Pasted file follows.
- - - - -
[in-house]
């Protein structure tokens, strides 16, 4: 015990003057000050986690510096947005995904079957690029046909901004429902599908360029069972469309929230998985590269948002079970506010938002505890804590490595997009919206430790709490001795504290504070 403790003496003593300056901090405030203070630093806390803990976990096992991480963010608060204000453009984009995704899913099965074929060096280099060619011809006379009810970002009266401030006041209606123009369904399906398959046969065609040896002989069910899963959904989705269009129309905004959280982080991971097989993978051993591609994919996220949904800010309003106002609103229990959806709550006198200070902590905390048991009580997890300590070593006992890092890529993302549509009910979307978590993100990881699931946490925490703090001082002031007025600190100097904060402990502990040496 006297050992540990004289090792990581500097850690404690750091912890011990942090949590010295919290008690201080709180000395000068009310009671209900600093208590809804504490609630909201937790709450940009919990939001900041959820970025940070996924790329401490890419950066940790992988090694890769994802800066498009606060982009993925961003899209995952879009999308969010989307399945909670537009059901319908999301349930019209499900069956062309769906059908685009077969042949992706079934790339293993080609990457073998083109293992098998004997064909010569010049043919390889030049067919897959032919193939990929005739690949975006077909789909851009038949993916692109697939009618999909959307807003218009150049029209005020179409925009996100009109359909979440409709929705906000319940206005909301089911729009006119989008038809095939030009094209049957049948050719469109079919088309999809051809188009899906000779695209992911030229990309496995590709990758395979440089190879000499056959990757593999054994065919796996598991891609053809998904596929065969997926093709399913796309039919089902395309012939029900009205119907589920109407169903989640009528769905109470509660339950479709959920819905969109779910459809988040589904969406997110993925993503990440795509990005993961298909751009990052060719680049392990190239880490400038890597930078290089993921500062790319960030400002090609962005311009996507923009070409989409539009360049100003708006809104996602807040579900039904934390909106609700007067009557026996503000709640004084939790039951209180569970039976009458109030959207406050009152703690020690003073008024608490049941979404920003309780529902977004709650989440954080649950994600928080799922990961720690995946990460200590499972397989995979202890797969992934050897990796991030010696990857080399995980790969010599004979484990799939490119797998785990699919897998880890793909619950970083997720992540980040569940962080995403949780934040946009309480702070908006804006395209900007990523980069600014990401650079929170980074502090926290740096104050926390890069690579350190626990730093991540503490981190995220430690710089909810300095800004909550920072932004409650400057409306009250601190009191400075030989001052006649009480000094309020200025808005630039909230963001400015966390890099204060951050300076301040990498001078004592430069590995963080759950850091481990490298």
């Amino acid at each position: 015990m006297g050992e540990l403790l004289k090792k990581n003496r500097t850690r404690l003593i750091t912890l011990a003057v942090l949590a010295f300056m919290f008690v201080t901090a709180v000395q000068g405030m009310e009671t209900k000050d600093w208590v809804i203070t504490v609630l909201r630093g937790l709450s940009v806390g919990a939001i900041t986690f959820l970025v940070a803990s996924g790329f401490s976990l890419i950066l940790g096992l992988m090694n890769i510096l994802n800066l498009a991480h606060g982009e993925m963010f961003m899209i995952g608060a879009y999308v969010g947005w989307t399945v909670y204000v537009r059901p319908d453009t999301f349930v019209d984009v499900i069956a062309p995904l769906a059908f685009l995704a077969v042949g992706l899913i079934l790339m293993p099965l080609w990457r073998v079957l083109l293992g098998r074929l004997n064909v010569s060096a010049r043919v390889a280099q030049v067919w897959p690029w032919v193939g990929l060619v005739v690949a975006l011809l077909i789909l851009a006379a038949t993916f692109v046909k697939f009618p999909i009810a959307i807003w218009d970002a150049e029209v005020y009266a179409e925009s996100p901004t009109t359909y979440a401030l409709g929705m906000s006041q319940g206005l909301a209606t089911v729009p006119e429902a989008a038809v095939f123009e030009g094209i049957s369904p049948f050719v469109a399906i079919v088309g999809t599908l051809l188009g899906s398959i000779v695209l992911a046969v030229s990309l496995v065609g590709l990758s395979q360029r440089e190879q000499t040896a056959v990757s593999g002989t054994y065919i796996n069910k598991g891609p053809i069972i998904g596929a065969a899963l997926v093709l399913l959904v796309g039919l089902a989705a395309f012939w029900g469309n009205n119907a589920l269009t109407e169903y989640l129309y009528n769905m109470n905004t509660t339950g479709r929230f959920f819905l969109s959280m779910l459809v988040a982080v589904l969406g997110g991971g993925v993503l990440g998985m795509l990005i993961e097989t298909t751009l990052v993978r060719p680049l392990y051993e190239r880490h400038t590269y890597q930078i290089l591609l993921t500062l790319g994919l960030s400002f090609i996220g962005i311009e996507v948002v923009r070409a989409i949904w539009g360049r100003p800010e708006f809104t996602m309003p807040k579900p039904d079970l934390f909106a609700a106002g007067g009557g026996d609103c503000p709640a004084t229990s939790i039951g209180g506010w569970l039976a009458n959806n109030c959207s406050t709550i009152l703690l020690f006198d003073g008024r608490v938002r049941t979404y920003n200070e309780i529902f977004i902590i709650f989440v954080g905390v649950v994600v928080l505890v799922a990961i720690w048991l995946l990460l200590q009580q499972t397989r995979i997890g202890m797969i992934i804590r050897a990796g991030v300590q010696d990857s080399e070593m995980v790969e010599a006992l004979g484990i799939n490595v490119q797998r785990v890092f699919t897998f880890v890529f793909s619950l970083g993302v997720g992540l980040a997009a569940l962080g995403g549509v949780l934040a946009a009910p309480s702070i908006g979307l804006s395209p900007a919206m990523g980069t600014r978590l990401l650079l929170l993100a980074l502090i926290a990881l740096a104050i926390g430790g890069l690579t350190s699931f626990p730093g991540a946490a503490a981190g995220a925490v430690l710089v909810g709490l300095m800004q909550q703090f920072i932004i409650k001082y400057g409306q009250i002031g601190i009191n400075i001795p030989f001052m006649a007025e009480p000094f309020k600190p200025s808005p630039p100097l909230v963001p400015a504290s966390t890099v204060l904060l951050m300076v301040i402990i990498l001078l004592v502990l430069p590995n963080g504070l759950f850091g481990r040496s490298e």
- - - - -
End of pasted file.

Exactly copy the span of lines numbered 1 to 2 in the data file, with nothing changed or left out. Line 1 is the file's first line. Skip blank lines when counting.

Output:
[in-house]
């Protein structure tokens, strides 16, 4: 015990003057000050986690510096947005995904079957690029046909901004429902599908360029069972469309929230998985590269948002079970506010938002505890804590490595997009919206430790709490001795504290504070 403790003496003593300056901090405030203070630093806390803990976990096992991480963010608060204000453009984009995704899913099965074929060096280099060619011809006379009810970002009266401030006041209606123009369904399906398959046969065609040896002989069910899963959904989705269009129309905004959280982080991971097989993978051993591609994919996220949904800010309003106002609103229990959806709550006198200070902590905390048991009580997890300590070593006992890092890529993302549509009910979307978590993100990881699931946490925490703090001082002031007025600190100097904060402990502990040496 006297050992540990004289090792990581500097850690404690750091912890011990942090949590010295919290008690201080709180000395000068009310009671209900600093208590809804504490609630909201937790709450940009919990939001900041959820970025940070996924790329401490890419950066940790992988090694890769994802800066498009606060982009993925961003899209995952879009999308969010989307399945909670537009059901319908999301349930019209499900069956062309769906059908685009077969042949992706079934790339293993080609990457073998083109293992098998004997064909010569010049043919390889030049067919897959032919193939990929005739690949975006077909789909851009038949993916692109697939009618999909959307807003218009150049029209005020179409925009996100009109359909979440409709929705906000319940206005909301089911729009006119989008038809095939030009094209049957049948050719469109079919088309999809051809188009899906000779695209992911030229990309496995590709990758395979440089190879000499056959990757593999054994065919796996598991891609053809998904596929065969997926093709399913796309039919089902395309012939029900009205119907589920109407169903989640009528769905109470509660339950479709959920819905969109779910459809988040589904969406997110993925993503990440795509990005993961298909751009990052060719680049392990190239880490400038890597930078290089993921500062790319960030400002090609962005311009996507923009070409989409539009360049100003708006809104996602807040579900039904934390909106609700007067009557026996503000709640004084939790039951209180569970039976009458109030959207406050009152703690020690003073008024608490049941979404920003309780529902977004709650989440954080649950994600928080799922990961720690995946990460200590499972397989995979202890797969992934050897990796991030010696990857080399995980790969010599004979484990799939490119797998785990699919897998880890793909619950970083997720992540980040569940962080995403949780934040946009309480702070908006804006395209900007990523980069600014990401650079929170980074502090926290740096104050926390890069690579350190626990730093991540503490981190995220430690710089909810300095800004909550920072932004409650400057409306009250601190009191400075030989001052006649009480000094309020200025808005630039909230963001400015966390890099204060951050300076301040990498001078004592430069590995963080759950850091481990490298």